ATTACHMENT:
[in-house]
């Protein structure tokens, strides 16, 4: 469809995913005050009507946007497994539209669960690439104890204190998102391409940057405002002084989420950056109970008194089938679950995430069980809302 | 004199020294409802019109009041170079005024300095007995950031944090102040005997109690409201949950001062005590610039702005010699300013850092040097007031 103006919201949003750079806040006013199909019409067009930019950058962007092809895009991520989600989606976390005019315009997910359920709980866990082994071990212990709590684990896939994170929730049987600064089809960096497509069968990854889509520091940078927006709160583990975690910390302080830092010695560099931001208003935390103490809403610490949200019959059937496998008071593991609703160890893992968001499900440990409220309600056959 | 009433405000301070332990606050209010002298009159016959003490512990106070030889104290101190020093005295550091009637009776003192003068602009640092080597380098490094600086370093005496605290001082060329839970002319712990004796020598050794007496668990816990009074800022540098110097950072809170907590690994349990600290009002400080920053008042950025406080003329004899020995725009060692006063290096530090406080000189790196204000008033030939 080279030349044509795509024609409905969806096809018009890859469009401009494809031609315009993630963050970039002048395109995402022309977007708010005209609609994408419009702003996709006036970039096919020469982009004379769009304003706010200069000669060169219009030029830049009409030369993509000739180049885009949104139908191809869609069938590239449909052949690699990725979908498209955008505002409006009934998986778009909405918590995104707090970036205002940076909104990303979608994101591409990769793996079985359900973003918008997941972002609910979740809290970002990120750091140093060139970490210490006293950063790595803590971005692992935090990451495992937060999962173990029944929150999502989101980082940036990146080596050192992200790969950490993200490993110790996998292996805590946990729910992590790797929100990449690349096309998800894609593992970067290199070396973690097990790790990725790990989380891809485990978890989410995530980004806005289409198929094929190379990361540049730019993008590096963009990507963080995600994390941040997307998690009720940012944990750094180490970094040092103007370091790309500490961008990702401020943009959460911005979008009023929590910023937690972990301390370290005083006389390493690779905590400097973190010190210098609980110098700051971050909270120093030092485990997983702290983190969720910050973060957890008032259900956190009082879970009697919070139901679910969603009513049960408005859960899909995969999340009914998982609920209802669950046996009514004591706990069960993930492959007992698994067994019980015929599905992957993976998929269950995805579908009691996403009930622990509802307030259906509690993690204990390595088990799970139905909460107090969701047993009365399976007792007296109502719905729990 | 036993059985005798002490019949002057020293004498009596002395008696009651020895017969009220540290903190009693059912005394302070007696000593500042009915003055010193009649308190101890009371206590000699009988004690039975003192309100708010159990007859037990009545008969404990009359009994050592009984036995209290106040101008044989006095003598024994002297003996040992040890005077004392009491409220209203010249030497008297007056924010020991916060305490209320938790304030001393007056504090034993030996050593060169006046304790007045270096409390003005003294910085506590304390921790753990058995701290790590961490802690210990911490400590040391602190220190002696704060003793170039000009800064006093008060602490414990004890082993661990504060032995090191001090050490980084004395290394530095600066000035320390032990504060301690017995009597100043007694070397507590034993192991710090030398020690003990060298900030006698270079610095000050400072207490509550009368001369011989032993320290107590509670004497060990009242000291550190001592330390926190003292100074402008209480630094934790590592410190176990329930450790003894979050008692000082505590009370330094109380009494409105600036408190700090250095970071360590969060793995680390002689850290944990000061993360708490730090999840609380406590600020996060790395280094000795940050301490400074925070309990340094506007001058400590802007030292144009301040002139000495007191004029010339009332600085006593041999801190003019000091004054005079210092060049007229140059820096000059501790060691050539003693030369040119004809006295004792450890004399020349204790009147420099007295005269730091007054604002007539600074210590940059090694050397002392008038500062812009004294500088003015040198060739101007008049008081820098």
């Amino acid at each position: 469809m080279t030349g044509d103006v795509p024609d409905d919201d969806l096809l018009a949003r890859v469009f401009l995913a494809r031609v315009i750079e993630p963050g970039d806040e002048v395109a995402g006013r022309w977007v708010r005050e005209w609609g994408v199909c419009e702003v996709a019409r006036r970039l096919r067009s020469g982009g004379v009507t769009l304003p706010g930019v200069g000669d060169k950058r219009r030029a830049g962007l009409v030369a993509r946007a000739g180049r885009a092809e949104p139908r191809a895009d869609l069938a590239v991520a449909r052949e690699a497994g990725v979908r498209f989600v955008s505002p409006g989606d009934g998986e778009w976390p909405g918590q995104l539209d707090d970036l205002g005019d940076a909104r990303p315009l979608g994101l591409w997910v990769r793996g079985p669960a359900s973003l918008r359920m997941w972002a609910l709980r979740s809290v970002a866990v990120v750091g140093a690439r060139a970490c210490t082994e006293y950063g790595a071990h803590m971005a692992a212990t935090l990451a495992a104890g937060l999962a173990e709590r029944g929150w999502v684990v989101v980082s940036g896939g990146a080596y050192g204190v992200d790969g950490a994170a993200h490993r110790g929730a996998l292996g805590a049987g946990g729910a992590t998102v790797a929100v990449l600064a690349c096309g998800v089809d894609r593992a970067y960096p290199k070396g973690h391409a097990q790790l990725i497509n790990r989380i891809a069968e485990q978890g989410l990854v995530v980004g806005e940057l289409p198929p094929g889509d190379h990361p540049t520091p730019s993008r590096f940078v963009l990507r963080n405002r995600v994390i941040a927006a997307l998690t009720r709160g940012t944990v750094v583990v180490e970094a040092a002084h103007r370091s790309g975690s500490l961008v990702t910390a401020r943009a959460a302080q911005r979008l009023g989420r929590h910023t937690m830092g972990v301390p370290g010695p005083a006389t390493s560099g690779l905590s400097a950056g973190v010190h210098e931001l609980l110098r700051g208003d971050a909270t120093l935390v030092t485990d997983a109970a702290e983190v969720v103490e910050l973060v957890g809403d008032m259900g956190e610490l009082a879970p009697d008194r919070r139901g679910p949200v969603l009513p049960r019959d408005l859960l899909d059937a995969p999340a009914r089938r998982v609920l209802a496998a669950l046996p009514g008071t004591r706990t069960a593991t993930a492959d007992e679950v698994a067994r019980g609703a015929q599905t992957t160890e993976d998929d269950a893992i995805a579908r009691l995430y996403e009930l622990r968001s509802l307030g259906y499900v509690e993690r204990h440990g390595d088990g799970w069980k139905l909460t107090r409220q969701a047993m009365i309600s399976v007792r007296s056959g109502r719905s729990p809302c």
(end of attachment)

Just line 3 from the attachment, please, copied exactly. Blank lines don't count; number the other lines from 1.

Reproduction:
């Amino acid at each position: 469809m080279t030349g044509d103006v795509p024609d409905d919201d969806l096809l018009a949003r890859v469009f401009l995913a494809r031609v315009i750079e993630p963050g970039d806040e002048v395109a995402g006013r022309w977007v708010r005050e005209w609609g994408v199909c419009e702003v996709a019409r006036r970039l096919r067009s020469g982009g004379v009507t769009l304003p706010g930019v200069g000669d060169k950058r219009r030029a830049g962007l009409v030369a993509r946007a000739g180049r885009a092809e949104p139908r191809a895009d869609l069938a590239v991520a449909r052949e690699a497994g990725v979908r498209f989600v955008s505002p409006g989606d009934g998986e778009w976390p909405g918590q995104l539209d707090d970036l205002g005019d940076a909104r990303p315009l979608g994101l591409w997910v990769r793996g079985p669960a359900s973003l918008r359920m997941w972002a609910l709980r979740s809290v970002a866990v990120v750091g140093a690439r060139a970490c210490t082994e006293y950063g790595a071990h803590m971005a692992a212990t935090l990451a495992a104890g937060l999962a173990e709590r029944g929150w999502v684990v989101v980082s940036g896939g990146a080596y050192g204190v992200d790969g950490a994170a993200h490993r110790g929730a996998l292996g805590a049987g946990g729910a992590t998102v790797a929100v990449l600064a690349c096309g998800v089809d894609r593992a970067y960096p290199k070396g973690h391409a097990q790790l990725i497509n790990r989380i891809a069968e485990q978890g989410l990854v995530v980004g806005e940057l289409p198929p094929g889509d190379h990361p540049t520091p730019s993008r590096f940078v963009l990507r963080n405002r995600v994390i941040a927006a997307l998690t009720r709160g940012t944990v750094v583990v180490e970094a040092a002084h103007r370091s790309g975690s500490l961008v990702t910390a401020r943009a959460a302080q911005r979008l009023g989420r929590h910023t937690m830092g972990v301390p370290g010695p005083a006389t390493s560099g690779l905590s400097a950056g973190v010190h210098e931001l609980l110098r700051g208003d971050a909270t120093l935390v030092t485990d997983a109970a702290e983190v969720v103490e910050l973060v957890g809403d008032m259900g956190e610490l009082a879970p009697d008194r919070r139901g679910p949200v969603l009513p049960r019959d408005l859960l899909d059937a995969p999340a009914r089938r998982v609920l209802a496998a669950l046996p009514g008071t004591r706990t069960a593991t993930a492959d007992e679950v698994a067994r019980g609703a015929q599905t992957t160890e993976d998929d269950a893992i995805a579908r009691l995430y996403e009930l622990r968001s509802l307030g259906y499900v509690e993690r204990h440990g390595d088990g799970w069980k139905l909460t107090r409220q969701a047993m009365i309600s399976v007792r007296s056959g109502r719905s729990p809302c």